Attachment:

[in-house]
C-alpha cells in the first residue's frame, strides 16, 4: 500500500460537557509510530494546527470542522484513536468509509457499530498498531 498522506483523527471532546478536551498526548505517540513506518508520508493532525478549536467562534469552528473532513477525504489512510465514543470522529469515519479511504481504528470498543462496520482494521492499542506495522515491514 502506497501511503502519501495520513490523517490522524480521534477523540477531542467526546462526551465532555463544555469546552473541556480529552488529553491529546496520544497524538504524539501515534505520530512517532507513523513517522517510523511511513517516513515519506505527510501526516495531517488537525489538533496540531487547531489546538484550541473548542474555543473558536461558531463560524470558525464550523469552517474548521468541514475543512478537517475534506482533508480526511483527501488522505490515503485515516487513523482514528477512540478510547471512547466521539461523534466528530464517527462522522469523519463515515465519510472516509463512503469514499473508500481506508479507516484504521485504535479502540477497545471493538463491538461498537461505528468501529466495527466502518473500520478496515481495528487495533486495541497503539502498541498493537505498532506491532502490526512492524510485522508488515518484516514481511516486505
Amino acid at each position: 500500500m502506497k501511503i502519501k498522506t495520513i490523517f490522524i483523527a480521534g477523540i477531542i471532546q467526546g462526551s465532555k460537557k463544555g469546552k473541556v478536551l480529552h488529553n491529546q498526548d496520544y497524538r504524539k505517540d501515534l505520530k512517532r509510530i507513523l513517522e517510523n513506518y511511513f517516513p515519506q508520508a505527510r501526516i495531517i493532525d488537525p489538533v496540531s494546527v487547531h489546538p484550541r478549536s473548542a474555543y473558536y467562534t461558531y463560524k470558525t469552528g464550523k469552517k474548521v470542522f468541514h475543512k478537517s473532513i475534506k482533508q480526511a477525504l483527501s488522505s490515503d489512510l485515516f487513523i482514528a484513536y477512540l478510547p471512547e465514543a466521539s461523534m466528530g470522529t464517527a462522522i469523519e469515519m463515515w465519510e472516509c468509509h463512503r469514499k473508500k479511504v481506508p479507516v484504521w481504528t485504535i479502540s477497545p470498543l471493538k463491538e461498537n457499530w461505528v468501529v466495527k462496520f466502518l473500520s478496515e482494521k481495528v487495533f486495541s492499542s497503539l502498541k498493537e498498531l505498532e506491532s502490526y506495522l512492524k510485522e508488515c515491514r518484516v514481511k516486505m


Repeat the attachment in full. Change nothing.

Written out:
[in-house]
C-alpha cells in the first residue's frame, strides 16, 4: 500500500460537557509510530494546527470542522484513536468509509457499530498498531 498522506483523527471532546478536551498526548505517540513506518508520508493532525478549536467562534469552528473532513477525504489512510465514543470522529469515519479511504481504528470498543462496520482494521492499542506495522515491514 502506497501511503502519501495520513490523517490522524480521534477523540477531542467526546462526551465532555463544555469546552473541556480529552488529553491529546496520544497524538504524539501515534505520530512517532507513523513517522517510523511511513517516513515519506505527510501526516495531517488537525489538533496540531487547531489546538484550541473548542474555543473558536461558531463560524470558525464550523469552517474548521468541514475543512478537517475534506482533508480526511483527501488522505490515503485515516487513523482514528477512540478510547471512547466521539461523534466528530464517527462522522469523519463515515465519510472516509463512503469514499473508500481506508479507516484504521485504535479502540477497545471493538463491538461498537461505528468501529466495527466502518473500520478496515481495528487495533486495541497503539502498541498493537505498532506491532502490526512492524510485522508488515518484516514481511516486505
Amino acid at each position: 500500500m502506497k501511503i502519501k498522506t495520513i490523517f490522524i483523527a480521534g477523540i477531542i471532546q467526546g462526551s465532555k460537557k463544555g469546552k473541556v478536551l480529552h488529553n491529546q498526548d496520544y497524538r504524539k505517540d501515534l505520530k512517532r509510530i507513523l513517522e517510523n513506518y511511513f517516513p515519506q508520508a505527510r501526516i495531517i493532525d488537525p489538533v496540531s494546527v487547531h489546538p484550541r478549536s473548542a474555543y473558536y467562534t461558531y463560524k470558525t469552528g464550523k469552517k474548521v470542522f468541514h475543512k478537517s473532513i475534506k482533508q480526511a477525504l483527501s488522505s490515503d489512510l485515516f487513523i482514528a484513536y477512540l478510547p471512547e465514543a466521539s461523534m466528530g470522529t464517527a462522522i469523519e469515519m463515515w465519510e472516509c468509509h463512503r469514499k473508500k479511504v481506508p479507516v484504521w481504528t485504535i479502540s477497545p470498543l471493538k463491538e461498537n457499530w461505528v468501529v466495527k462496520f466502518l473500520s478496515e482494521k481495528v487495533f486495541s492499542s497503539l502498541k498493537e498498531l505498532e506491532s502490526y506495522l512492524k510485522e508488515c515491514r518484516v514481511k516486505m